Birthday: September 7, 1908
Died At Age: 99
Sun Sign: Virgo
Born in: Louisiana
Famous as: Cardiac Surgeon
Spouse/Ex-: Diana Cooper (died 1972), Katrin Fehlhaber
father: Shaker Dabaghi
mother: Raheeja Dabaghi
Died on: July 11, 2008
place of death: Houston, Texas
U.S. State: Louisiana
awards: Presidential Medal of Freedom (1969)
Lomonosov Gold Medal (2003)
Congressional Gold Medal (2008)
A pioneer in surgery, American cardiovascular surgeon Michael DeBakey was a physician, scientist, and innovator, all rolled into one. He is the inventor of the Roller-pump that makes it possible to provide continuous supply of blood during operations. This invention was a milestone in cardiac surgery, as open-heart surgery would have been impossible without the use of this pump. Even as a young boy he knew that he wanted to be in the medical profession. Curious and intelligent from an early age, he had an unquenchable thirst for knowledge and loved to invent things. This innate curiosity in him led him to invent many surgical devices later in his life as a medical doctor. Over a long career spanning over seven decades, Dr. DeBakey revolutionized the field of cardiology in ways too numerous to count. During his stint with the army, he helped to develop the mobile army surgical hospital (MASH) units which facilitated the fast transportation of wounded soldiers to surgical hospitals. Often regarded as one of the greatest surgeons of his time, he is credited to have performed over 60,000 operations. He was also famous for being called to treat world leaders like President Boris N. Yeltsin of Russia.
Childhood & Early Life
He was born to Lebanese immigrants Shaker and Raheeja Dabaghi who later changed their surname to DeBakey.
He was a bright and curious little boy who realized his interest in studying medicine at an early age. He had four younger siblings.
He received his BS degree from Tulane University in 1930 and completed his MD degree from the University’s School of Medicine in 1932. He completed his internship and residency in surgery at Charity Hospital.
As a student he devised the roller-pump which takes over the functions of the heart and lungs during surgery and provides a continuous supply of blood to the brain.
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He joined the surgical faculty at the Tulane Medical School in 1937 and served there till 1948. In 1939, along with his mentor Alton Ochsner, he made the link between cigarette smoking and cancer. This finding though ridiculed at that same was proven to be true later on through additional studies.
In 1942, he volunteered for military service during World War II and was assigned to the Surgical Consultant’s Division of the U.S. Surgeon General’s Office.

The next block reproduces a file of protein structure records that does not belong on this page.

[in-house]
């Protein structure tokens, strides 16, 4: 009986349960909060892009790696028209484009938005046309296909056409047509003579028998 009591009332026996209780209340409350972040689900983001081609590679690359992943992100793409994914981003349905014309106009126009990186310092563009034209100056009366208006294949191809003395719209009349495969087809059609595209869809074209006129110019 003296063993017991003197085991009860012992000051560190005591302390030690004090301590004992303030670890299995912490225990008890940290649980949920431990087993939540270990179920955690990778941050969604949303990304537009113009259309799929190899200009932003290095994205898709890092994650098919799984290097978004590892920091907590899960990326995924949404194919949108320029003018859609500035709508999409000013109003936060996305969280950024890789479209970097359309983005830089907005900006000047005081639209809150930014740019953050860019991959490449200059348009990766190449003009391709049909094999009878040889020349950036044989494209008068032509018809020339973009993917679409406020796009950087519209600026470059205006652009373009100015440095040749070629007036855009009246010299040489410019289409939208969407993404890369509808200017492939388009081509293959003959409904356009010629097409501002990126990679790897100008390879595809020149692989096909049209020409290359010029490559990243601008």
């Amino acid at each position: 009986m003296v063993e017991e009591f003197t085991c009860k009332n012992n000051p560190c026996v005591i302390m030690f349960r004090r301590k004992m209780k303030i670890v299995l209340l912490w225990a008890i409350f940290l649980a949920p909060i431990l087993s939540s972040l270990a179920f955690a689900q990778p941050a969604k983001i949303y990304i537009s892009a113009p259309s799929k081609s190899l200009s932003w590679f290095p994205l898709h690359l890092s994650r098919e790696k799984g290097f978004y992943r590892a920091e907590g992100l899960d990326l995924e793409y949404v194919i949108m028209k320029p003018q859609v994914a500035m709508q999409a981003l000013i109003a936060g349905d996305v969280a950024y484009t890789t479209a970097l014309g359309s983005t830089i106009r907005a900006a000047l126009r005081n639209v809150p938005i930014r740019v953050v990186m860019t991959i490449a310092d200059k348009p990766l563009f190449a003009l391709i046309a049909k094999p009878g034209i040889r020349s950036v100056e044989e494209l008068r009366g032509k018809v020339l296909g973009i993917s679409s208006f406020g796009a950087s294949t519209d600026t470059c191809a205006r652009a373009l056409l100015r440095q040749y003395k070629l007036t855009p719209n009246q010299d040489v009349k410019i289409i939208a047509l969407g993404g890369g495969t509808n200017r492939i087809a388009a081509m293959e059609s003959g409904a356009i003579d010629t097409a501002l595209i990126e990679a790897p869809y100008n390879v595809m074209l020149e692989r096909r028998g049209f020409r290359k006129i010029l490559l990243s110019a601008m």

Over the course of his military career he helped to develop Mobile Army Surgical Hospital (MASH) Units which were used to transport wounded soldiers from the war front to the hospitals. These helped to improve the survival rates of soldiers considerably.
After the World War II, he joined the Baylor University College of Medicine as a faculty in 1948 and served as Chairman of the Department of Surgery until 1993. He was also the president of the college for ten years from 1969 to 1979.
A pioneer in cardiac surgery, he was among the first surgeons who performed coronary artery bypass surgery. He performed the first successful carotid endarterectomy in 1953.
He was not afraid to experiment and used Dacron grafts to replace blood vessels. Again the medical fraternity viewed him with skepticism, but he persevered and proved that Dacron grafts were excellent substitutes for live tissues.
Another one of the firsts he achieved was the filming of surgeries on film. During the 1960s he made a camera operator film the surgery from the surgeon’s point of view without disturbing the surgery in progress.
President Johnson appointed him as the chairman of the President’s Commission on Heart Diseases, Cancer and Stroke in 1964. This helped to raise standards of care for these diseases.
He served as the chairman of the Albert and Mary Lasker Foundation’s medical research awards jury from 1964 to 1994.
He was a very popular surgeon and was often called to treat world famous personalities including the presidents of various countries. He advised Russian president Boris Yeltsin and US Presidents Lyndon B. Johnson and Richard M. Nixon even though he was on Nixon’s enemy list!
Working with Robert Jarvik, he helped to develop the Jarvik artificial heart which was first implanted in a human in 1982. He remained active throughout his life and during the 1990s he worked with NASA engineers to develop a heart pump so small that it could be used in children.
Considered one of the greatest ever cardiologists, Dr. DeBakey performed over 60,000 operations over his highly successful career. Because of his immense popularity he was regularly called to attend to ailing world leaders like Russian President Boris Yeltsin and U.S. Presidents Lyndon B. Johnson and Richard M. Nixon.
Awards & Achievements
He was honored with the American Medical Association Hektoen Gold Medal twice in his career (1954 and 1970).
He was bestowed with the International Society of Surgery Distinguished Service Award in 1958 in recognition of his innumerable contributions to the field of cardiac surgery.
He was awarded the Denton A. Cooley Leadership Award in 2009 becoming the first posthumous recipient of the prestigious award.
Personal Life & Legacy
His first marriage was to Diana Cooper who died of a heart attack in 1972. He tied the knot again with German actress Katrin Fehlhaber. He had a total of four sons and a daughter from both his marriages.
He lived a long life and was active well into his nineties. During his last years he suffered from heart problems and his team operated on him using the very techniques he had developed. He died of natural causes at the age 99 in 2008.